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    Highlights of the ICANNWatch Archive
    (June 1999 - March 2001)

    This discussion has been archived. No new comments can be posted.
    ccNSO Bylaws correction and ccTLD unrest | Log in/Create an Account | Top | 15 comments | Search Discussion
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    65,536 Filter Decisions [0]=OFF [1]=ON
    by Anonymous on Tuesday April 20 2004, @06:08AM (#13412)
    It only takes 65,536 Filter Decisions to decide on whether sub-nets such as should be routed.

    route add -net netmask gw ... ...

    If you take one bit with a value of [0] or [1], then it takes 8K or 8,192 bytes to send a map of filter bits to all of the IPv4 routing devices to condition them.

    On the Broadband, always-on, Internet, where wealthy subscribers pay a premium, that 8K of information can be sent to all of the users in a few seconds.

    Marking large blocks as being part of the Broadband, always-on, Internet or not part of it is easy via software. The .TRAVEL and .XXX TLDs may end up "existing" on that Broadband, always-on, Internet for years, for the pleasure of those subscribers. Geeks on dial-ups and other off-line systems can jump up and down about .TRAVEL and .XXX not existing, but, for the Broadband, always-on, Internet users, they will be hard to persuade.

    If Geeks want to see how far they get, they might want to run down to the local grocery store, wearing their underware outside of their jeans, and run up and down the aisles telling everyone that .TRAVEL and .XXX do not exist. See if any of the shoppers listen. Better yet, subscribe to some of the .TRAVEL and .XXX forums and tell all of the people there, that they do not exist.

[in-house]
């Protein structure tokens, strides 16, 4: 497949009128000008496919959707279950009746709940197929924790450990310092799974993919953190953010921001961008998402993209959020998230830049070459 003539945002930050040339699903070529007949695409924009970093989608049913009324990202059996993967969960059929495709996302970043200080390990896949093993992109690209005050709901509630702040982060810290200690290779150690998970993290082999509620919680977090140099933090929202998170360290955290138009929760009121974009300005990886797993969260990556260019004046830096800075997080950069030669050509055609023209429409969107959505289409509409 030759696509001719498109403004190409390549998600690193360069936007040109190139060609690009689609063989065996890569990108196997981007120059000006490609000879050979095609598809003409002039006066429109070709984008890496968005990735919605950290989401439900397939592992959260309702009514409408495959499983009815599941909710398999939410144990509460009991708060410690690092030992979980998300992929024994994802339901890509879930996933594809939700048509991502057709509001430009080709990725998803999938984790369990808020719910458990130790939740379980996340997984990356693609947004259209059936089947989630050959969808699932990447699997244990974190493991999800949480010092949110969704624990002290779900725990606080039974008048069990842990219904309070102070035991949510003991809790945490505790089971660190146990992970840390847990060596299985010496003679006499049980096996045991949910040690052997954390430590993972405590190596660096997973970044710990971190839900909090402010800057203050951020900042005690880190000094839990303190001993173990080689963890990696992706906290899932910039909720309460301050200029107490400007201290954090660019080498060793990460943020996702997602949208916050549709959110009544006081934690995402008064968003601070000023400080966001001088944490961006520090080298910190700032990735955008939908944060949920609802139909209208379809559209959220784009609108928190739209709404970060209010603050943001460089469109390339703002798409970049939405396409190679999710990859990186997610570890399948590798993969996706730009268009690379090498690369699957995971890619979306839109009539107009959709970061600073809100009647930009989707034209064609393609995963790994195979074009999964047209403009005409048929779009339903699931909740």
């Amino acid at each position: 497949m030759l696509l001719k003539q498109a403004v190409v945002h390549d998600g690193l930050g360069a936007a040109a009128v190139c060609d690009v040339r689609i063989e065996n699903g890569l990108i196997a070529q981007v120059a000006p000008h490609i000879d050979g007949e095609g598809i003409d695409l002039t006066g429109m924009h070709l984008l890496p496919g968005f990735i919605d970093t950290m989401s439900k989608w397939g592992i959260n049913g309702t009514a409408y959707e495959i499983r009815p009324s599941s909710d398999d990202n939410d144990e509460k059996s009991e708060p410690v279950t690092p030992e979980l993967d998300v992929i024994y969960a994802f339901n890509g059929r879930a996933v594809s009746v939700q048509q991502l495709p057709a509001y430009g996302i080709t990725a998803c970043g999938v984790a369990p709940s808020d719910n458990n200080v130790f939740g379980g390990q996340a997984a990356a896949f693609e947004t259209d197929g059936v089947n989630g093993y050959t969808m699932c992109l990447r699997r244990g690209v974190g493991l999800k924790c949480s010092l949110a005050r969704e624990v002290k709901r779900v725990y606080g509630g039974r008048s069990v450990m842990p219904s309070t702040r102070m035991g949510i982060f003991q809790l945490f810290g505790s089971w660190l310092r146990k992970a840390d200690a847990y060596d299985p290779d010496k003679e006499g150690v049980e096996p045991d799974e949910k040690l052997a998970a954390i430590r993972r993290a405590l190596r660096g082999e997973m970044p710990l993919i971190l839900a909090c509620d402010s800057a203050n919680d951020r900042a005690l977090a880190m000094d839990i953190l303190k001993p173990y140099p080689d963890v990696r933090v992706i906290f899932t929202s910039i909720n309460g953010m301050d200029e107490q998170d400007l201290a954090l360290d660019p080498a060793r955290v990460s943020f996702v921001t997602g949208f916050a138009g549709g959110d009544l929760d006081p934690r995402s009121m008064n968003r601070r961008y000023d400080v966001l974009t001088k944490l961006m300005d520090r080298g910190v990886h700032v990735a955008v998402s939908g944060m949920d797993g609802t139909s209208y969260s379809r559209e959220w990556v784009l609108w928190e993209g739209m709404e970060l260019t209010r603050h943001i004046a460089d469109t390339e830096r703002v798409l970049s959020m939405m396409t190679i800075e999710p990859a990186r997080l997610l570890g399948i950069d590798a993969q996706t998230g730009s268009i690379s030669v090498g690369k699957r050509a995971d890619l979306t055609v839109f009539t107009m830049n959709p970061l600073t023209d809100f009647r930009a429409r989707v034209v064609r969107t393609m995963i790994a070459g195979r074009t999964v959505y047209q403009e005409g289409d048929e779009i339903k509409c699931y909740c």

[ Reply to This | Parent ]
    When Address Space is RECLAIMED, there is plenty
    by Anonymous on Tuesday April 20 2004, @06:37AM (#13413)
    http://www1.ietf.org/mail-archive/ietf/Current/msg 24920.html

    I was wondering if there are any plans to change the status of the class E address space ( -

    Currently, there are approximately 221 usable /8s: classes A (125), B (64) and C (32). (, and aren't usable at this time.) Adding 16 /8s from class E space would increase this by 7%, and increase the unused address space with something like 20%.

    However, it's almost certain that there are implementations out there that won't accept as regular unicast address space. So if we want to be able to use class E space as such, it is imperative that we announce this a *very* long time in advance.

    Two other possible uses:

    It seems that there are now organizations who want/need more private address space than is available as per RFC 1918. Using class E space for this would make a lot of sense as this allows for a lot of private space without sacrificing usable unicast space.

    In large networks, a lot of address space is used up and/or fragmented for point to point links and other infrastructure use. Using class E space for this could be a good compromise between using regular unicast space on the one hand or RFC 1918 space on the other hand.


    And is there a wg that deals / should deal with this issue?
    [ Reply to This | Parent ]

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